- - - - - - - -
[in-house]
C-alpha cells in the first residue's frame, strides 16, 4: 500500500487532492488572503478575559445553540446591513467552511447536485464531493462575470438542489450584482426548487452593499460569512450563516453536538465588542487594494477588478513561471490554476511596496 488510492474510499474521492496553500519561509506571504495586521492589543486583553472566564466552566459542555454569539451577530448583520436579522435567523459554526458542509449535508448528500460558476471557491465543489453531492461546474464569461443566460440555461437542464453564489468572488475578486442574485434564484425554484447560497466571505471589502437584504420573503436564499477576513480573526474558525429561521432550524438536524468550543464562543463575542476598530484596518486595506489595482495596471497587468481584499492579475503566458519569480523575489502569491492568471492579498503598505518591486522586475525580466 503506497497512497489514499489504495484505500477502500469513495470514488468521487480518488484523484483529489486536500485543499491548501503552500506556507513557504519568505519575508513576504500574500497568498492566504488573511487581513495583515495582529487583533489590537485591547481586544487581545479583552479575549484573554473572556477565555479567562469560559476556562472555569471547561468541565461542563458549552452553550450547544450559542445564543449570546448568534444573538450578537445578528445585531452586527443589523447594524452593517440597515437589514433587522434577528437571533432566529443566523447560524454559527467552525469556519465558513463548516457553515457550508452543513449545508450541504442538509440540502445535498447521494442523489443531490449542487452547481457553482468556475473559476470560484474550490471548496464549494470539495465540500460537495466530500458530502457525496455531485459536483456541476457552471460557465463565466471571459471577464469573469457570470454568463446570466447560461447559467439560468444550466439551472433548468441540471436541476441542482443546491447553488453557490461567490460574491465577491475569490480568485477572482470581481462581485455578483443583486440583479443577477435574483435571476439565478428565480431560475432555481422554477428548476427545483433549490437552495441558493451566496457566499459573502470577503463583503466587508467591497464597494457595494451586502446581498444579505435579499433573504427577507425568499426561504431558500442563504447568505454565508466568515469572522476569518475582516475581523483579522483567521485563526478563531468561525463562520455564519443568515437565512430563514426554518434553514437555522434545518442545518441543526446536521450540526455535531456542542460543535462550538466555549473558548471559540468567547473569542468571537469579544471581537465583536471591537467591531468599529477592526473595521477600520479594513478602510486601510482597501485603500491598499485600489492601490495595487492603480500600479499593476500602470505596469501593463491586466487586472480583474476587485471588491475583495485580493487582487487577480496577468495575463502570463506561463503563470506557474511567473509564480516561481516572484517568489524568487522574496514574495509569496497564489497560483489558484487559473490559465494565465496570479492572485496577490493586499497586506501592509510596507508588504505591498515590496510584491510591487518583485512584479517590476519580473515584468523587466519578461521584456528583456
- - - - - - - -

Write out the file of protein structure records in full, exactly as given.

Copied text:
[in-house]
C-alpha cells in the first residue's frame, strides 16, 4: 500500500487532492488572503478575559445553540446591513467552511447536485464531493462575470438542489450584482426548487452593499460569512450563516453536538465588542487594494477588478513561471490554476511596496 488510492474510499474521492496553500519561509506571504495586521492589543486583553472566564466552566459542555454569539451577530448583520436579522435567523459554526458542509449535508448528500460558476471557491465543489453531492461546474464569461443566460440555461437542464453564489468572488475578486442574485434564484425554484447560497466571505471589502437584504420573503436564499477576513480573526474558525429561521432550524438536524468550543464562543463575542476598530484596518486595506489595482495596471497587468481584499492579475503566458519569480523575489502569491492568471492579498503598505518591486522586475525580466 503506497497512497489514499489504495484505500477502500469513495470514488468521487480518488484523484483529489486536500485543499491548501503552500506556507513557504519568505519575508513576504500574500497568498492566504488573511487581513495583515495582529487583533489590537485591547481586544487581545479583552479575549484573554473572556477565555479567562469560559476556562472555569471547561468541565461542563458549552452553550450547544450559542445564543449570546448568534444573538450578537445578528445585531452586527443589523447594524452593517440597515437589514433587522434577528437571533432566529443566523447560524454559527467552525469556519465558513463548516457553515457550508452543513449545508450541504442538509440540502445535498447521494442523489443531490449542487452547481457553482468556475473559476470560484474550490471548496464549494470539495465540500460537495466530500458530502457525496455531485459536483456541476457552471460557465463565466471571459471577464469573469457570470454568463446570466447560461447559467439560468444550466439551472433548468441540471436541476441542482443546491447553488453557490461567490460574491465577491475569490480568485477572482470581481462581485455578483443583486440583479443577477435574483435571476439565478428565480431560475432555481422554477428548476427545483433549490437552495441558493451566496457566499459573502470577503463583503466587508467591497464597494457595494451586502446581498444579505435579499433573504427577507425568499426561504431558500442563504447568505454565508466568515469572522476569518475582516475581523483579522483567521485563526478563531468561525463562520455564519443568515437565512430563514426554518434553514437555522434545518442545518441543526446536521450540526455535531456542542460543535462550538466555549473558548471559540468567547473569542468571537469579544471581537465583536471591537467591531468599529477592526473595521477600520479594513478602510486601510482597501485603500491598499485600489492601490495595487492603480500600479499593476500602470505596469501593463491586466487586472480583474476587485471588491475583495485580493487582487487577480496577468495575463502570463506561463503563470506557474511567473509564480516561481516572484517568489524568487522574496514574495509569496497564489497560483489558484487559473490559465494565465496570479492572485496577490493586499497586506501592509510596507508588504505591498515590496510584491510591487518583485512584479517590476519580473515584468523587466519578461521584456528583456